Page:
The Unix C Shell was modified to record users' input, and data was gathered from a DEC VAX 11-780 running UNIX 4.2 BSD and UNIX 4.3 BSD. This data from the Unix C Shell was combined with accounting data and post-processed to create clean formatted data for easy analysis. The resulting post-processed data was analyzed to determine users' usage patterns.

The post-processed data is useful because each record contains a large quantity of information, including the entire command line. Previous studies have recorded command frequency patterns, but have not recorded entire command lines. In addition, the formatted post-processed data will make future analysis relatively easy.

Analysis results will provide useful data for designers of future command interfaces, and they may suggest improvements to the Unix C Shell. The analyses completed to date have shown that a few commands account for the vast majority of the data. In most cases, usage patterns are relatively simple. The average user only uses about one-fifth of all commands, and the vast majority of all command lines contain only one command. Users, however, often alter their environment by using aliases.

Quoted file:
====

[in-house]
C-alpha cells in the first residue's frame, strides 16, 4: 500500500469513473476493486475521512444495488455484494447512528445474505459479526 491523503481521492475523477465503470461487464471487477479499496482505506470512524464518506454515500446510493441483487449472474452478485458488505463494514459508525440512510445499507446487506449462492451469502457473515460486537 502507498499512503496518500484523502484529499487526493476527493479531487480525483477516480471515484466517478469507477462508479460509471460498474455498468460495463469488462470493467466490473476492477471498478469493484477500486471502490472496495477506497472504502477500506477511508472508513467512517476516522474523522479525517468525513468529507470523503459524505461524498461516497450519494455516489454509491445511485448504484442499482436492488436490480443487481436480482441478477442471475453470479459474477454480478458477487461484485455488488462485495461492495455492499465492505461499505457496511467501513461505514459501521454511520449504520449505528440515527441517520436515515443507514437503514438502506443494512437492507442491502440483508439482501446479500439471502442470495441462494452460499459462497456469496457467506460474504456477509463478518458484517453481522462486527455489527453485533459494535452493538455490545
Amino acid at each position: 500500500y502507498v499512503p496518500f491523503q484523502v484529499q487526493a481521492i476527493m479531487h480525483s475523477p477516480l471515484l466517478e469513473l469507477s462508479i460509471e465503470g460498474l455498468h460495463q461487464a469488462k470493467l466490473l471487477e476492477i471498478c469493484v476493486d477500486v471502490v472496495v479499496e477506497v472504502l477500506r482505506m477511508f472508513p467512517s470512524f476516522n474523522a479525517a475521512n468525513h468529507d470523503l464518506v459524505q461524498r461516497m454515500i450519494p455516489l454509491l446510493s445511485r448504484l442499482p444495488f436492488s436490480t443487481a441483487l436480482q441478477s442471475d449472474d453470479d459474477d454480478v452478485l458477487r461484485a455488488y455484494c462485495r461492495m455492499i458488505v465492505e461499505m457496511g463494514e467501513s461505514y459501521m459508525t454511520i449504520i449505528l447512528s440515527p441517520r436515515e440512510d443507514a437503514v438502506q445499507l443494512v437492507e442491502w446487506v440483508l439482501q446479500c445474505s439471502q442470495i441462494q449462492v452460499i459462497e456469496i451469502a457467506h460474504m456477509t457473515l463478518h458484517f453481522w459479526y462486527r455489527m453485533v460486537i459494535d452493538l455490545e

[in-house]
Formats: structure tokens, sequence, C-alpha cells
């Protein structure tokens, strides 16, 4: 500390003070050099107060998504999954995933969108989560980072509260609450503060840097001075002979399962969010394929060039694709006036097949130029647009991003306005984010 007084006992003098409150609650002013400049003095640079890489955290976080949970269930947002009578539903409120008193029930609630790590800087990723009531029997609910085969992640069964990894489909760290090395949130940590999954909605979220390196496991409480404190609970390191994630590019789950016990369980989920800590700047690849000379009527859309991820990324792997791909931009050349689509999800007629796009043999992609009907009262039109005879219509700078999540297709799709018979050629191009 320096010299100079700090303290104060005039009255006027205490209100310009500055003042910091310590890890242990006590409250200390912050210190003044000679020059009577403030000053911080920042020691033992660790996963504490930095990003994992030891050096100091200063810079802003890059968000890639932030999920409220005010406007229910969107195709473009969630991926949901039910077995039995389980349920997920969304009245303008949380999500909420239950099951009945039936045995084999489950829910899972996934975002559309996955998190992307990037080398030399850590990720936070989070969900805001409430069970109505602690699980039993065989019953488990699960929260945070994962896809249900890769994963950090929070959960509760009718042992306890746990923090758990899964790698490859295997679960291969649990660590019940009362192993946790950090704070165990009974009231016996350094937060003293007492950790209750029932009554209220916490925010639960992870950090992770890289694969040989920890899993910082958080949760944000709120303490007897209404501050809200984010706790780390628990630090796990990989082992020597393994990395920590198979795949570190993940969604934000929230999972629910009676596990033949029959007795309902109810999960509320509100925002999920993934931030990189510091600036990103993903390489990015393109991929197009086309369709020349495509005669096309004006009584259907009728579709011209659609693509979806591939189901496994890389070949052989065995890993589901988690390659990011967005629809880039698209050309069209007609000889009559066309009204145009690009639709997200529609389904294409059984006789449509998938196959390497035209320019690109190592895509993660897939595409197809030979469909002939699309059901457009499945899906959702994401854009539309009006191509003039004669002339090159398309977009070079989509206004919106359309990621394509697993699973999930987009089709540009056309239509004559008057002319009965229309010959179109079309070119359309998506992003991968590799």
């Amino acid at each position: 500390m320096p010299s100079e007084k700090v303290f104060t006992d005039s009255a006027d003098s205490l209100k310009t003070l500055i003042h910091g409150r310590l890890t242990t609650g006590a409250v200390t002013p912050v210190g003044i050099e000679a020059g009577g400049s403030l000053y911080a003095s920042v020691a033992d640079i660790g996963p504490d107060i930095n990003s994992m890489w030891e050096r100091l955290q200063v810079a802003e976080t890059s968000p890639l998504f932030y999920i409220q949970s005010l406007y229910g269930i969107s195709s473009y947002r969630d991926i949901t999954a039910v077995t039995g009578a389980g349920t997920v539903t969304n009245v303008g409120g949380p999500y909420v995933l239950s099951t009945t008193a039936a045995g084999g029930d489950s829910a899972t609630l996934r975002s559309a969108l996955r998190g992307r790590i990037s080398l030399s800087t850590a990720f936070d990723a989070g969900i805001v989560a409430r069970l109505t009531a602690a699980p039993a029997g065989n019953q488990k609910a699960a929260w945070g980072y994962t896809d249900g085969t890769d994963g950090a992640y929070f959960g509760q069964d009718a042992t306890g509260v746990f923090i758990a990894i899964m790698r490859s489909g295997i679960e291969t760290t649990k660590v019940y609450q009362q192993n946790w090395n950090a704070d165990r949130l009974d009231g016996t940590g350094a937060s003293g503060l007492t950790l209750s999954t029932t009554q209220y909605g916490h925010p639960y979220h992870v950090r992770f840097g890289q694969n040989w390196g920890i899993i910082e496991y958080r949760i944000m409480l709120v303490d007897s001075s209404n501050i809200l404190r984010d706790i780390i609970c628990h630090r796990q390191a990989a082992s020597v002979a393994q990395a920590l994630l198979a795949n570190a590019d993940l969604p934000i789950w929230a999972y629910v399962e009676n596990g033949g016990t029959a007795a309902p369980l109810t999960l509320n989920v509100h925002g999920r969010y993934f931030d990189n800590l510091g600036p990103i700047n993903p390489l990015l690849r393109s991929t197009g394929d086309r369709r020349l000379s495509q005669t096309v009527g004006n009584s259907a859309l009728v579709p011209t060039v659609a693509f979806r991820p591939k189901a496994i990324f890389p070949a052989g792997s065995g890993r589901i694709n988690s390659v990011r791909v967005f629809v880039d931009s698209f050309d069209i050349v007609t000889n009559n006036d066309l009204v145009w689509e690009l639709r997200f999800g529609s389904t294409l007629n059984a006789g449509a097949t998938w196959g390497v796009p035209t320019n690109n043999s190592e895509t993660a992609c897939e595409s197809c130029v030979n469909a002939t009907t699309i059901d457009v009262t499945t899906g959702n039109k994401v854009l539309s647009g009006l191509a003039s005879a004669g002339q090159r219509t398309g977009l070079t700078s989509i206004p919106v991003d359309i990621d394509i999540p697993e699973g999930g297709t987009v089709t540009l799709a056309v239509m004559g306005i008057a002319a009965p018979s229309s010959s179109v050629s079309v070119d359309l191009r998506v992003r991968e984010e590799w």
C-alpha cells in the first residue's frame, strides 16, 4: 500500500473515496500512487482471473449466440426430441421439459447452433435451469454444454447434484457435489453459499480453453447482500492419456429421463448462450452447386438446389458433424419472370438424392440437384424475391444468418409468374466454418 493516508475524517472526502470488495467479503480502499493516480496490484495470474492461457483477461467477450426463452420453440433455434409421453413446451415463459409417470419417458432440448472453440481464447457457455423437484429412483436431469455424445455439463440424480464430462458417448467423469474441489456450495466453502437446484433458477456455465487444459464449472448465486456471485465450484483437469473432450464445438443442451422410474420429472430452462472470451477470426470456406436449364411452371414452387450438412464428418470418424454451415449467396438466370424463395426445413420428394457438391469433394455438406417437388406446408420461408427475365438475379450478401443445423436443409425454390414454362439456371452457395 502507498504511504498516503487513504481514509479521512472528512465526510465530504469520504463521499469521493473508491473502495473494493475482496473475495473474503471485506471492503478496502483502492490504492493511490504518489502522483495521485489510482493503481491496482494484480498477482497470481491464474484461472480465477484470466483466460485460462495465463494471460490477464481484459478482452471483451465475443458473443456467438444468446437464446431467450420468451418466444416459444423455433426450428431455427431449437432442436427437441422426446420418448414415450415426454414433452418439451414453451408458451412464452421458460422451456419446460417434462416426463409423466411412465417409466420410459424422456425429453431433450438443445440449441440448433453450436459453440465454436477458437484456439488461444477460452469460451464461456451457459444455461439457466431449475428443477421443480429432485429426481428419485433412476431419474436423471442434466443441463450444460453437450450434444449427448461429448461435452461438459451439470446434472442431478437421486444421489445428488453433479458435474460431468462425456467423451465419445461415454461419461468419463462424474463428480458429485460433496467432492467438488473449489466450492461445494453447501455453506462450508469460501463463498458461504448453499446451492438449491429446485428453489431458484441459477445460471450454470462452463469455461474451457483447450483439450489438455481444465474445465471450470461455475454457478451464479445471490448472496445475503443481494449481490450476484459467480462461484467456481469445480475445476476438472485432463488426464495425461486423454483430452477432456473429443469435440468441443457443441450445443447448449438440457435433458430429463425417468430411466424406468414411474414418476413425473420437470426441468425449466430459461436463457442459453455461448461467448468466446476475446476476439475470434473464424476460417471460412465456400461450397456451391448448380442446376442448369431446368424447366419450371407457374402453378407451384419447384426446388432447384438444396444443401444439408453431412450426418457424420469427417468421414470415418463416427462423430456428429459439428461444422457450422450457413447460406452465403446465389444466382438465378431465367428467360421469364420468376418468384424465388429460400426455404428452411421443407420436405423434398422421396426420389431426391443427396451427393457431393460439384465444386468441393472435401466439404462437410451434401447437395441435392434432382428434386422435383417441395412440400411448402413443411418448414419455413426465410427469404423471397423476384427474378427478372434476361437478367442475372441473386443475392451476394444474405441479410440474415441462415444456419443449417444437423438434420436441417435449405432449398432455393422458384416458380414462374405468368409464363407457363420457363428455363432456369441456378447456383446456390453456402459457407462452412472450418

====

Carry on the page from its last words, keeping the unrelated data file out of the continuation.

In many cases, analysis produced predictable results. Users often execute commands in the background that use a relatively large amount of CPU time. Certain complex features are very seldom used. Programmers and graduate students tend to have more complex usage patterns than secretaries.

One surprising result was that almost 30 per cent of all the data was generated by system command files. The daemon program generated 28.4% of all commands. This result, however, is probably a unique characteristic of the machine used for data collection, and is not characteristic of typical C Shell use.




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